When Sex Hurts: 10 Most Common Causes Of Pain During Sex
“Ouch! That hurts!” is one of the last things you want to say during sex and pain is definitely not what you want to feel during sex. Not only can it ruin the mood, but it can create significant anxiety around having sex. In addition, it can cause issues within your relationship. Sex is supposed to be pleasurable not painful. So what happens when it is?
If you are experiencing pain during sex, the first step is to try and figure out what’s causing the pain. There are a variety of reasons a woman may experience pain during sex. The reasons could be physical and/or psychological. The pain could even be the result of something as simple as the products that you are using may be irritating the genital area.
Knowing what is causing pain is crucial to reliving the pain but also to experiencing pleasure. Here are 10 possible causes:
1. Sexually Transmitted Infection
Having a sexually transmitted infection (STI) can definitely have an impact on sexual pleasure. An STI can cause significant pain to your internal and external sex organs. This pain may intensify during intercourse. STIs can also be pretty tricky. Some STIs, particularly gonorrhea and chlamydia, may not show any symptoms until it is too late or until it causes scarring and major damage to an organ. Additionally, some STIs will cause vaginal itching and dryness which may also make sex pretty painful. If you suspect that you have an STI, it is important to be evaluated as soon as possible to relieve the pain and/or reduce the chances of infertility.
Dyspareunia is recurrent or persistent genital pain before, during or after sex. It can be acquired or congenital or generalized or situational. Dyspareunia is not a disease, but rather a symptom of an underlying physical, biological or psychological factor. The pain, which is often described as excruciating menstrual cramps, can be mild or severe. It may be superficial, felt in the area around the opening of the vagina and vulva. Or the pain may be deep, felt within the pelvic region or lower back. When the pain occurs, a woman experiencing dyspareunia may be distracted from feeling pleasure and excitement of sex. Due to the persistent experience of pain during sex, a woman still may experience pain during sex even after the original source of pain has disappeared, simply because in her mind, she expects to.
3. Endometriosis, Pelvic Inflammatory Disease (PID), Undefined Pelvic Pain Fibroid Tumors, Ovarian Cyst, Cancer and Other Medical Conditions
Certain medical conditions may make sex painful because of the scar tissue that forms on internal organs. Not only do these diseases cause pain during sex, but they also adversely affect fertility, diminish quality of life and may cause potentially life-threatening illness. Pelvic pain during intercourse can also result from tears in the ligaments that support the uterus. Regular medical care and treatment of these conditions can help to minimize the effects of these conditions.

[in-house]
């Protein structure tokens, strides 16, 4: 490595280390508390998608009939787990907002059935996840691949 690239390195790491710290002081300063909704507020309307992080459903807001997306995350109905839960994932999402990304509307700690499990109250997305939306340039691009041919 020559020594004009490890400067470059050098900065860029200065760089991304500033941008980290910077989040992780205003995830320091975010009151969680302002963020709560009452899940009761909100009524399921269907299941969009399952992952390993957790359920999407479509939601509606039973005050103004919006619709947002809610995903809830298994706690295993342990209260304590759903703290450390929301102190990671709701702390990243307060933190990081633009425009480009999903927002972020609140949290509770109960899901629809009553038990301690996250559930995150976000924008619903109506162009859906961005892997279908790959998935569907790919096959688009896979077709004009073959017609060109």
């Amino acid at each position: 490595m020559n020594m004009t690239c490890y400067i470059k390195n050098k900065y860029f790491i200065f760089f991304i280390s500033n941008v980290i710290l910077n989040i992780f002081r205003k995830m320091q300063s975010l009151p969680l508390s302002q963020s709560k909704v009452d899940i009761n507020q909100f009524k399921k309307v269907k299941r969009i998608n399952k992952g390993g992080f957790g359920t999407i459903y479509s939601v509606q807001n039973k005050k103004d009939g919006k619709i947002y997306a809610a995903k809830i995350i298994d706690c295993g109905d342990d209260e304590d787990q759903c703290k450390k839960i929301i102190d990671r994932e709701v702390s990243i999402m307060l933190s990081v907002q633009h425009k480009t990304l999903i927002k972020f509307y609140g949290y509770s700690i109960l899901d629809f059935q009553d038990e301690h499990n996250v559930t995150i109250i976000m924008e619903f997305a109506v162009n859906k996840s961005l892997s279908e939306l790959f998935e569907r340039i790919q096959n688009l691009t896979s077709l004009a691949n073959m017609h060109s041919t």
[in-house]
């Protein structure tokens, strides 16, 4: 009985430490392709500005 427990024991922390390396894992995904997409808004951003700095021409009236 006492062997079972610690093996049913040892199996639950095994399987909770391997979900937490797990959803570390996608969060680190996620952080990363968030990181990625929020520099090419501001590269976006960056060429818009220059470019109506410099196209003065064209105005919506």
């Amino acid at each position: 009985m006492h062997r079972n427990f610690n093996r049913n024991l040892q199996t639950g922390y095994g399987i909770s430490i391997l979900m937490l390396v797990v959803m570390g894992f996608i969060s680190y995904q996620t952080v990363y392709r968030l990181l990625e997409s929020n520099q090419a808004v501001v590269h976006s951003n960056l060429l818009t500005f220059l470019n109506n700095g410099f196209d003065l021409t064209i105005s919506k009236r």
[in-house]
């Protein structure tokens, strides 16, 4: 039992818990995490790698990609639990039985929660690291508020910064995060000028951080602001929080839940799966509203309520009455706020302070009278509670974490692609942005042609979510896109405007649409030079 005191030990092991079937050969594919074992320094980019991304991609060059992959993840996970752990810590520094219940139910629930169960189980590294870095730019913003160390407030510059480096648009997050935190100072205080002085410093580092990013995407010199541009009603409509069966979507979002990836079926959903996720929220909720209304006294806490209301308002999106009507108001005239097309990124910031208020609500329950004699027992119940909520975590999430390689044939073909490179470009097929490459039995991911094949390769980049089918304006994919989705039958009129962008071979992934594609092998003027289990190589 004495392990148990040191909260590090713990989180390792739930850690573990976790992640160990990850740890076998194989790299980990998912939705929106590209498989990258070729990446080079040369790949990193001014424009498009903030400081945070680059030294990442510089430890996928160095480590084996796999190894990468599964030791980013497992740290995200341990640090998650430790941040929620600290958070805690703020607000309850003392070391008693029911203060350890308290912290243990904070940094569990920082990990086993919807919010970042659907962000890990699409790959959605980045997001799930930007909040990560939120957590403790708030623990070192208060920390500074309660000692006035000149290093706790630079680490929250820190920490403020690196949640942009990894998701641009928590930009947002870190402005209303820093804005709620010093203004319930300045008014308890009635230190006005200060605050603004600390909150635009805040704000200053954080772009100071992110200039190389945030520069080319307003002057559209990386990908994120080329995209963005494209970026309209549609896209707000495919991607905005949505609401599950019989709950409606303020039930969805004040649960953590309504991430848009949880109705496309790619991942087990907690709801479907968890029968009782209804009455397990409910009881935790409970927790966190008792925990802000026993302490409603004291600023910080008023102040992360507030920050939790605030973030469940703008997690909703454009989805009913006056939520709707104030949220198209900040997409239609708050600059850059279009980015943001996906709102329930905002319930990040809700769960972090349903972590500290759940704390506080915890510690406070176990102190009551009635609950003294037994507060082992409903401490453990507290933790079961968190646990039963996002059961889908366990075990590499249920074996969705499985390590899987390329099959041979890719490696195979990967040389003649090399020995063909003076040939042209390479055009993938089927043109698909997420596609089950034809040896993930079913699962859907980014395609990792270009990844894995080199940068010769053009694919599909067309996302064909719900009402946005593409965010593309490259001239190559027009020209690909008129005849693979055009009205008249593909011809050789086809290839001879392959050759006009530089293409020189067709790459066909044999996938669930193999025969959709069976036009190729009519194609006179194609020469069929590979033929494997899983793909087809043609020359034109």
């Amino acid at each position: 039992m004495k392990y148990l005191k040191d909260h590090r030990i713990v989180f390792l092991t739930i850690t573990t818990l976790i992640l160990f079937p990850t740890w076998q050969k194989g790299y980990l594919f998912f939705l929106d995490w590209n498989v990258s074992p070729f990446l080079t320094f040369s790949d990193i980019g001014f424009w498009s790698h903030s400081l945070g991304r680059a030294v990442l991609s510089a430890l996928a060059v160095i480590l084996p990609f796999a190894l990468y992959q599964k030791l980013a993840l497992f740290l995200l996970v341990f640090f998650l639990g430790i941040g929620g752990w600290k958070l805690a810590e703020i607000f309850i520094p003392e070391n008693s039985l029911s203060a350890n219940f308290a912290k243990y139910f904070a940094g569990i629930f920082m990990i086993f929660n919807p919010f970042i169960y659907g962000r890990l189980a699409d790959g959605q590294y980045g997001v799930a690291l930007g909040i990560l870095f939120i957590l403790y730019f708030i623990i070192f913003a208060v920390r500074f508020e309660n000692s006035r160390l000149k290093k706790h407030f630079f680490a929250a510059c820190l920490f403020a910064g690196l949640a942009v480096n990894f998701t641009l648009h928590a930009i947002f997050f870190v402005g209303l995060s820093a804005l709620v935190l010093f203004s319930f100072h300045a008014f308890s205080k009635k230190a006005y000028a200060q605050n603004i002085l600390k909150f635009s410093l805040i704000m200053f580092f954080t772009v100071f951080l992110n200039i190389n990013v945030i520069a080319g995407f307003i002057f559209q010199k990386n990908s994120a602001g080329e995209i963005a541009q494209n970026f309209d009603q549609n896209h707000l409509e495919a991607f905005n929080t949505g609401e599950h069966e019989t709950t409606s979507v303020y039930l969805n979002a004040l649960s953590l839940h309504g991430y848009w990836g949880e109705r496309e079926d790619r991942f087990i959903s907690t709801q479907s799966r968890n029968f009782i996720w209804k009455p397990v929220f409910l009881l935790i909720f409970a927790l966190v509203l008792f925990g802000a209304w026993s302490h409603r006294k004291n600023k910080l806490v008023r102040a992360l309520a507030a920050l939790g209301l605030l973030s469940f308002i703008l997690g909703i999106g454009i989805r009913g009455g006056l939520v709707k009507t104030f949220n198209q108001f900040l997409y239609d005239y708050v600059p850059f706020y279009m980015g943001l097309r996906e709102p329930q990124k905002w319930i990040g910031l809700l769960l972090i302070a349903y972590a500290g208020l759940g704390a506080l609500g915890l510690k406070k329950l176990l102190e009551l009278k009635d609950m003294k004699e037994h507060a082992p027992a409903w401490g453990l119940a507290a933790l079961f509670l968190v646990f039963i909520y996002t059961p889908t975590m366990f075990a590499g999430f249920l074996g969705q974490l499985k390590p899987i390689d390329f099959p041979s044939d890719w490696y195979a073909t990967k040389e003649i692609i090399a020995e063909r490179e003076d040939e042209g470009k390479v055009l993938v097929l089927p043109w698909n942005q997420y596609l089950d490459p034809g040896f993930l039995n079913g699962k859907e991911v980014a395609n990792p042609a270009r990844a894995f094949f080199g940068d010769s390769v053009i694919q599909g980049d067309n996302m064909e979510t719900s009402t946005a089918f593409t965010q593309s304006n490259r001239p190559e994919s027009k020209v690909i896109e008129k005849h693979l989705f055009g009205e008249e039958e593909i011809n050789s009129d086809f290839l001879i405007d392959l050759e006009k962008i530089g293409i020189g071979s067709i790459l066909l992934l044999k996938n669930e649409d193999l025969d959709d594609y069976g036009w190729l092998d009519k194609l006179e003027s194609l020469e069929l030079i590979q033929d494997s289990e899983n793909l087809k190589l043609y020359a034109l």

4. Lichen Sclerosus
Lichen sclerous is an uncommon condition that creates patchy, white skin in the vulva that is thinner than normal. Lichen sclerous can make sex extremely painful for women due to the itching and scarring. Scarring may narrow the opening of the vagina which can make penetration painfully difficult. In addition, blistering of the skin may make the vulva unbearable to touch. The exact cause of lichen sclerosis is unknown. However, the condition may be related to a lack of sex hormones. Although lichen sclerosus may involve the skin around the genitals, it is not contagious and cannot be spread through sex.
5. Negative Beliefs, Attitudes, Behaviors and Experiences with Sex
Sex is not only physical; it’s emotional, mental and social. The mind and the body work together to optimize the sexual experience. Any negative attitudes, thoughts or beliefs we have been taught regarding sexuality can contribute to unpleasurable sexual experiences. As a result, a woman may experience pain during sex because our bodies are responding to the negative intergenerational patterns, social messages, and misinformation that we have received about sex. In addition, past sexual abuse may subconsciously cause a woman to experience pain during sex. The body’s muscle memory may cause the vagina to tense up upon penetration. Even the thought of past sexual trauma, can be the source of pain. Psychological factors, emotional stressors, dissatisfaction in a relationship can decrease sexual responsiveness, and therefore lead to painful intercourse as well.
Many products contain chemicals that can cause irritation to the vagina and vulva, leading to pain during sex. Some of those products include: contraceptive foams or jellies, latex condoms, vaginal sprays and deodorants, scented tampons, perfumed soaps, laundry detergents and excessive douching. These products can cause the vaginal lining to dry out, making the vagina more prone to rips and tearing during intercourse. In addition, the products can cause inflammation, intense itching and burning to the vulva. Only warm water and a mild soap, if absolutely necessary, should be used to wash the genital area.